We United Statesians do love our stuff. We go to big warehouse stores to buy it. Build glorious mansions to display it. Rent storage units to house the overflow. And perpetuate extreme gift-giving holidays to feed our addiction. Many of us even go on vacation with the singular focus of acquiring other countries' stuff. En route, we like to keep as much of our stuff as close to us as humanly possible, even if it creates inhuman conditions for our fellow humans. People from other countries think we're crazy. If you fly internationally you know, foreign airlines have much stricter guidelines for carry-ons. They only allow little wee tiny ones, like small purses. And they don't allow exceptions. Which is hard for exceptional-ists like us to fathom but yes, it's true. For one brief shining moment the hashtag #carryonshame conspired to bring us to our senses but we quashed it. Apparently, we're not only special, we're also shameless.
Trending now is the brag that you never check a bag, that you can fit all you need in your carry-on. Tumi CEO Jerome Griffith does this. Of course, if you're the chief of the hautest name in luggage all you really need is your black American Express card, right? I used to work with a guy, let's call him Marty, who was the "I never check a bag" type. He'd power through the airport experience like it disgusted him to breathe the same air as the rest of us. Then he'd board early and claim copious amounts of premium space for his carry-on, designer overcoat, and briefcase. Of course that meant some poor schlump who just ran all the way from Concourse X ended up having to gate-check his reasonably sized bag while Marty sat smugly making loud preflight smartphone calls to underlings. But I digress. In an attempt to fulfill our deepest desires, Boeing has just announced that they're increasing the overhead storage space on their planes. Hmm. Do you want to be the one to tell them that this monumental investment of capital still won't be enough, or shall I?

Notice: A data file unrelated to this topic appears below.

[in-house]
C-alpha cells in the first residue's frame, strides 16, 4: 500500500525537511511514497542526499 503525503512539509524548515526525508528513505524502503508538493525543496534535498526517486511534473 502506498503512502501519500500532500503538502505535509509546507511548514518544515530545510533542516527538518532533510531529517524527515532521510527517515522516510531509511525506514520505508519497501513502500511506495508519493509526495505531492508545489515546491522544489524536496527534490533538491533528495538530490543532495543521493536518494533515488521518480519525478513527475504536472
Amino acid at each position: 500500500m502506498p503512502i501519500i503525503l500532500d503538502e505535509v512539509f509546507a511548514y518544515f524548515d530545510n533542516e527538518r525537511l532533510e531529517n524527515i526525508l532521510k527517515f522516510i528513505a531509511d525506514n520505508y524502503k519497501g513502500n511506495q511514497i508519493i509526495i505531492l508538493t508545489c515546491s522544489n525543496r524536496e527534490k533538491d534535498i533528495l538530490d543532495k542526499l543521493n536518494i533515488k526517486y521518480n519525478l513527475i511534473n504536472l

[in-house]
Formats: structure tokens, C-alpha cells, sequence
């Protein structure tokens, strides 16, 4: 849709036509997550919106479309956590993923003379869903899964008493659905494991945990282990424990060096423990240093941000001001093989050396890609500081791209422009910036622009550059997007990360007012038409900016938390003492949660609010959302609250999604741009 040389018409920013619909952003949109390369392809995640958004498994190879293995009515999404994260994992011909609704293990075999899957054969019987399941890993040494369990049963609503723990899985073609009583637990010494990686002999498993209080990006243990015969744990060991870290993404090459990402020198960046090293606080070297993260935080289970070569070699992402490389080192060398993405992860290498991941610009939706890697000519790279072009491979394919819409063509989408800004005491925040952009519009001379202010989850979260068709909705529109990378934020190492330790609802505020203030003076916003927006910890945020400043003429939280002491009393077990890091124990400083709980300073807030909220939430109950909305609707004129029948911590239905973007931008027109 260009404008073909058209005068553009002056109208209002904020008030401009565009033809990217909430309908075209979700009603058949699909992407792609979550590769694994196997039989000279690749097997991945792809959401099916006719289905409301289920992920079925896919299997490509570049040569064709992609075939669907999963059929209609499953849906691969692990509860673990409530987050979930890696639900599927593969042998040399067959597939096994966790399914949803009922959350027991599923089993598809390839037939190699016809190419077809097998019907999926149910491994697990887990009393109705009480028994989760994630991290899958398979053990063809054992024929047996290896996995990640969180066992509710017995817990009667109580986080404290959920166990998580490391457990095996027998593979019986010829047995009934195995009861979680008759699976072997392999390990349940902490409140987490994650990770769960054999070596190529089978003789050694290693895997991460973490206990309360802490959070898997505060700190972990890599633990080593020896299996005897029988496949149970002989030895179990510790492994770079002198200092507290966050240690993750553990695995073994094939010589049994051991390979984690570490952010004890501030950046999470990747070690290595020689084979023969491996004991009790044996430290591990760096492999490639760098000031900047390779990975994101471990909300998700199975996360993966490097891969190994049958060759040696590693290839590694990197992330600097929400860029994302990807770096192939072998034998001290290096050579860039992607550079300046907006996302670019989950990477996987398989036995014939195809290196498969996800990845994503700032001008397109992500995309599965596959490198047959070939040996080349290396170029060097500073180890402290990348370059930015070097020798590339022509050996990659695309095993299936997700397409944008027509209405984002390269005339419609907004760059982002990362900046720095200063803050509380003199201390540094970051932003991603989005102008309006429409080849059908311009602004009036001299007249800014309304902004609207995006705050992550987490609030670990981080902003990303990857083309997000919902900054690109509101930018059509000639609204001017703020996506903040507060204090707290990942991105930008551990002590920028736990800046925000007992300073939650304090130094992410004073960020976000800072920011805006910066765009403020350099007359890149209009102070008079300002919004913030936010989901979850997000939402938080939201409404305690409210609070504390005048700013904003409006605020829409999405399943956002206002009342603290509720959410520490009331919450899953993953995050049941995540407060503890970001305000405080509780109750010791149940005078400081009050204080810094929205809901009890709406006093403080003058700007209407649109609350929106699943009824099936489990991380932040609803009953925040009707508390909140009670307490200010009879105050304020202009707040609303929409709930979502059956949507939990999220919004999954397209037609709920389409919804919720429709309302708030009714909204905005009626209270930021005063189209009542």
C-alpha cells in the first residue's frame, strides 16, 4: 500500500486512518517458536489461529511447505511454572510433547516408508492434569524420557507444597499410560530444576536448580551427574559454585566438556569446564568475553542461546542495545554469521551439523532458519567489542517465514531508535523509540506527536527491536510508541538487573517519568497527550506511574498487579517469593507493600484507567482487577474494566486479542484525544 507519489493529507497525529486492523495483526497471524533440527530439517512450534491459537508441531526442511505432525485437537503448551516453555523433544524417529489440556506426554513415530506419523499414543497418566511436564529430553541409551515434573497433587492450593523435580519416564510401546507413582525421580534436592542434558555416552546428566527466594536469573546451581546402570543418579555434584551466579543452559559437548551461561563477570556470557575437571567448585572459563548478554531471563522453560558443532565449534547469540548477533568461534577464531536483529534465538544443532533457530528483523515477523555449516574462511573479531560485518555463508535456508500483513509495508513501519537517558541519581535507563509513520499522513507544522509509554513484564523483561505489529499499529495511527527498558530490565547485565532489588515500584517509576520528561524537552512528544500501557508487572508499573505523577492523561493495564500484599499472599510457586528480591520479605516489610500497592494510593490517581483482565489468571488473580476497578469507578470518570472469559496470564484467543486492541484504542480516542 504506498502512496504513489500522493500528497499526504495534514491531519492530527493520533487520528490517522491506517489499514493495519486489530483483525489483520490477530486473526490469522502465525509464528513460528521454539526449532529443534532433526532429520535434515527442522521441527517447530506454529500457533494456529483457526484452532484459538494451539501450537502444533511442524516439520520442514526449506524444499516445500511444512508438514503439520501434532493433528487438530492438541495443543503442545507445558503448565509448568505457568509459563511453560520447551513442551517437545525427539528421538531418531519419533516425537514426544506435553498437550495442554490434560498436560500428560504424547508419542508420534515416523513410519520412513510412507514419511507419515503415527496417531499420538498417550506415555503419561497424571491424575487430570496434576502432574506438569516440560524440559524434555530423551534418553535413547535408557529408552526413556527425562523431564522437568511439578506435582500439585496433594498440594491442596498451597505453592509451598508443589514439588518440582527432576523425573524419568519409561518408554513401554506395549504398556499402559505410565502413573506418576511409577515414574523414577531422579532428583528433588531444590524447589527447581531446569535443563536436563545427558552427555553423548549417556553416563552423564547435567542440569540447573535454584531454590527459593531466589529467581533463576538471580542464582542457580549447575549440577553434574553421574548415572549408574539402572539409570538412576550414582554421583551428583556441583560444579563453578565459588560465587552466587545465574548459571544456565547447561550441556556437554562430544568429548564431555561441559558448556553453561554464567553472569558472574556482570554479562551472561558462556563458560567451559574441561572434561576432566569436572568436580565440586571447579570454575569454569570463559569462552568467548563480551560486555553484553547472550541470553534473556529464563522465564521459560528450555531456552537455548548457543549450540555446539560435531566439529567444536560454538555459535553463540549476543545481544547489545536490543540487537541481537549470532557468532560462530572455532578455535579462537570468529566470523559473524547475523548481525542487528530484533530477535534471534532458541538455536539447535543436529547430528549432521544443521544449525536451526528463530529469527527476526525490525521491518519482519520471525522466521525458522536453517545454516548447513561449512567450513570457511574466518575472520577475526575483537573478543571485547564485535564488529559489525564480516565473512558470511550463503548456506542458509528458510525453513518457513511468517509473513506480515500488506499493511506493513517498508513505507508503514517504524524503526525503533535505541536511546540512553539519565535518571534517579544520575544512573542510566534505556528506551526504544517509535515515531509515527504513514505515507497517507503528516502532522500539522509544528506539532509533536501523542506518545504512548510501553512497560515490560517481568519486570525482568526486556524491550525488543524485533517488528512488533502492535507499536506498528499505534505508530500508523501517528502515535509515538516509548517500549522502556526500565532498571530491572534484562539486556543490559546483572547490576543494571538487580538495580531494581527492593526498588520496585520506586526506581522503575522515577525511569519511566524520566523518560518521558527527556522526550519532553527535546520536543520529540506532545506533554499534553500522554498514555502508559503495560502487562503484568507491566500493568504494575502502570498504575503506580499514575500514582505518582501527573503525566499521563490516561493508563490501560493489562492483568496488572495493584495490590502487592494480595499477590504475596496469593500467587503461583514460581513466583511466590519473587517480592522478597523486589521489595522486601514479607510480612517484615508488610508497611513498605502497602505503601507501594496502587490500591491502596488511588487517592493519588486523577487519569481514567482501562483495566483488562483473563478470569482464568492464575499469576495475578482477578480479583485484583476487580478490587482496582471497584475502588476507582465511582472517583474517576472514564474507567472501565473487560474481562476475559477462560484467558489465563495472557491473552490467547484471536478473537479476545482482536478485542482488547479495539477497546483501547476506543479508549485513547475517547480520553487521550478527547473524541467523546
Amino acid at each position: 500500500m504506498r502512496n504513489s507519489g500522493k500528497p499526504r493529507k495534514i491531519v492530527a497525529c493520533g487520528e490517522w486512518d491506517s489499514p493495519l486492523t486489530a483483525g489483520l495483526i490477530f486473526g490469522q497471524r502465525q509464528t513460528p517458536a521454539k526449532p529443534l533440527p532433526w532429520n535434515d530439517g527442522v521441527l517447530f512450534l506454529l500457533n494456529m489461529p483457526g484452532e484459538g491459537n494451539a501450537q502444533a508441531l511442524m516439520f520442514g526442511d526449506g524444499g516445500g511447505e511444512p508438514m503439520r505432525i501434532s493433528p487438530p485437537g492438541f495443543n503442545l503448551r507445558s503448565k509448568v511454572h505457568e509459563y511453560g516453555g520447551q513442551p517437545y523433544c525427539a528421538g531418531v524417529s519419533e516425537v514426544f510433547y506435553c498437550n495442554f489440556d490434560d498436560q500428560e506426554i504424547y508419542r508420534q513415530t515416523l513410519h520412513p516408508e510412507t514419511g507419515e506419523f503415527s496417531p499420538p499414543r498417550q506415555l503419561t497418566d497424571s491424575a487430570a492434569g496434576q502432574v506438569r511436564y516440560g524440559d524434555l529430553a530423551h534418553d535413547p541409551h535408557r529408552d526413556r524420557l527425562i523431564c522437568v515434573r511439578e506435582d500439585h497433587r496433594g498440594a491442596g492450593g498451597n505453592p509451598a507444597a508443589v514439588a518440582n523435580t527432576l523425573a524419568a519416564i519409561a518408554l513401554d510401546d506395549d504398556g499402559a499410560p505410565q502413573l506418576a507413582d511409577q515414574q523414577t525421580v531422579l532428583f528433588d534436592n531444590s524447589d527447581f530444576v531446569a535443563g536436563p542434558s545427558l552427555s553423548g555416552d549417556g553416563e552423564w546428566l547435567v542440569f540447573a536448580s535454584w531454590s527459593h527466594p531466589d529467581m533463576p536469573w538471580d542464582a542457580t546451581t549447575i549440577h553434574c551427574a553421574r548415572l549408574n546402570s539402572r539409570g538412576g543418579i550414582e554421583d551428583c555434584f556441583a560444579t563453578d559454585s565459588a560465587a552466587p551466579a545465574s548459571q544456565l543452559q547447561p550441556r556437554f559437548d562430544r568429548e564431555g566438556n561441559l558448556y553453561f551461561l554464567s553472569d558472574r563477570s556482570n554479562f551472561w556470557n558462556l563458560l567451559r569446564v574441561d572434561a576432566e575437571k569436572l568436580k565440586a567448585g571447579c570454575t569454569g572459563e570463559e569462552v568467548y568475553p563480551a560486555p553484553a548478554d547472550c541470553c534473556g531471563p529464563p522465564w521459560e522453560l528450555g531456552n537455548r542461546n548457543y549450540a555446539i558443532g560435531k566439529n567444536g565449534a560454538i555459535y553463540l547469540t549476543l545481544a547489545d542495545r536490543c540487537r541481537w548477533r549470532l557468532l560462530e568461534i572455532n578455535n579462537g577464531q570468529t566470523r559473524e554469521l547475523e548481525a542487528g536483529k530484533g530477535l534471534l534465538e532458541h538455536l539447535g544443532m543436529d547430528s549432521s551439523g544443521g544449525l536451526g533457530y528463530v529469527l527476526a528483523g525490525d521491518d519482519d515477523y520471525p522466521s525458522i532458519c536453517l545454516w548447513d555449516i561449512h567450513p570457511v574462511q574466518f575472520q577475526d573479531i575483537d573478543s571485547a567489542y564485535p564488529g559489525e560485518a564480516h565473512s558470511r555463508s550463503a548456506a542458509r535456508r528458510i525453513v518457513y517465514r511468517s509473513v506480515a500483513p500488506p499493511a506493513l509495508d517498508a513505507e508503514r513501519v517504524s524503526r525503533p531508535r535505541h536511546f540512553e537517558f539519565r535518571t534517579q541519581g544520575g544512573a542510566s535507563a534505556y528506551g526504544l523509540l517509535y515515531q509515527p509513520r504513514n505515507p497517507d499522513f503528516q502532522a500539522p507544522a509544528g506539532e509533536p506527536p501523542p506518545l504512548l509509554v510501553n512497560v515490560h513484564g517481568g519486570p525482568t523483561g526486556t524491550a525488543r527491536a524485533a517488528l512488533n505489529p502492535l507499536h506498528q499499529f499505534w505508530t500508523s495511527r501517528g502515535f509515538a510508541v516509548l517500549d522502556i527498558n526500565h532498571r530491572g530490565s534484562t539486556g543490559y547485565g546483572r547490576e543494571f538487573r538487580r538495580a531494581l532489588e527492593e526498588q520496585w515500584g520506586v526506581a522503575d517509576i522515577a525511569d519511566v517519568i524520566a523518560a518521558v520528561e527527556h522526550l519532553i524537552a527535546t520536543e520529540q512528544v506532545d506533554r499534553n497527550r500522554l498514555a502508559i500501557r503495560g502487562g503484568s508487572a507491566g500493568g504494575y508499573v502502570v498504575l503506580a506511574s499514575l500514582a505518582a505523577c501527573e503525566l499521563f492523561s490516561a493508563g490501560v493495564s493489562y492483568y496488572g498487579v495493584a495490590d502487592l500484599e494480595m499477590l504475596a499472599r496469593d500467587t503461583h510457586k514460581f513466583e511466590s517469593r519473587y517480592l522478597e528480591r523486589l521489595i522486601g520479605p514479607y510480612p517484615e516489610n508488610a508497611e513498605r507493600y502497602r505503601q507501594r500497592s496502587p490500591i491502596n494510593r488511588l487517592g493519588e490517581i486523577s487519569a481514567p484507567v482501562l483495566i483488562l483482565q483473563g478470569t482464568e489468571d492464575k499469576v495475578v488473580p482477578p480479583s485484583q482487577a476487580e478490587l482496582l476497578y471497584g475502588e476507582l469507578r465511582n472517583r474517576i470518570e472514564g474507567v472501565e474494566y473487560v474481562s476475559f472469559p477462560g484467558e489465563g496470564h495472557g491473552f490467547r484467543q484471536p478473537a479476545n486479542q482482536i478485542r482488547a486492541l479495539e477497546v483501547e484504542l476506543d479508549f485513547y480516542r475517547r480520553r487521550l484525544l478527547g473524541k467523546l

Perhaps another attempt to get us to come to our senses is the current celebrity profile trend that asks "What's in your carry-on?" I used click through on these tweets, hoping to pick up a few tips on travel chic, only to find a list of self-serving answers provided by the celebrities' publicists. What's getting comical is the increasing absurdity of the lists.
For example, this article, from @CNTraveler asserts that designer Trina Turk carries heaps of jewelry, a "large" sun hat, three pair of sunglasses, several pieces from her active wear line, and numerous bikinis. Seriously? In her carry-on? Wait. Is there a swimming pool on the plane that no one told me about? Another article, describing an author's carry-on-only contents for a 10-day trip to India "in 102-degree heat," includes chocolate bars, silk caftans, a Prada wallet, J. Crew t-shirts, a bottle of designer oil, and six books. My neck hurts just thinking about those books. Is she even going to see India with all that reading to do? The comments beneath the article were downright hilarious: pathetic, useless, you forgot underwear, you forgot bottoms, doesn't she know silk sticks to sweat, who puts oil on when it's 102 degrees, hard to believe this person ever even traveled overnight, etcetera. In know, I know, I should probably unfollow @CNTraveler. But they're not the only perpetrators of this ruse.
Here's the thing. When we click through to these articles, we're actually hoping to learn how to be more efficient travelers. Instead, we lose hours of our lives reading all the scathing comments people leave because of the utter inanity of the lists. Of course, publications love the attention because, "Hey! We got eleven thousand views!" and "Five thousand people commented!" Next up will be the speculative lists for deceased or fictional characters. What would Audrey Hepburn carry on? (ballet slippers, hair tie, eyebrow comb). Buddha? (grain of rice, smile). Wonder Woman? (spare lasso, spandex neck pillow). Darth Vader? (Sir, you need to stow the helmet before takeoff). Actually, come to think of it, that angle could be a lot more instructive. Hmm.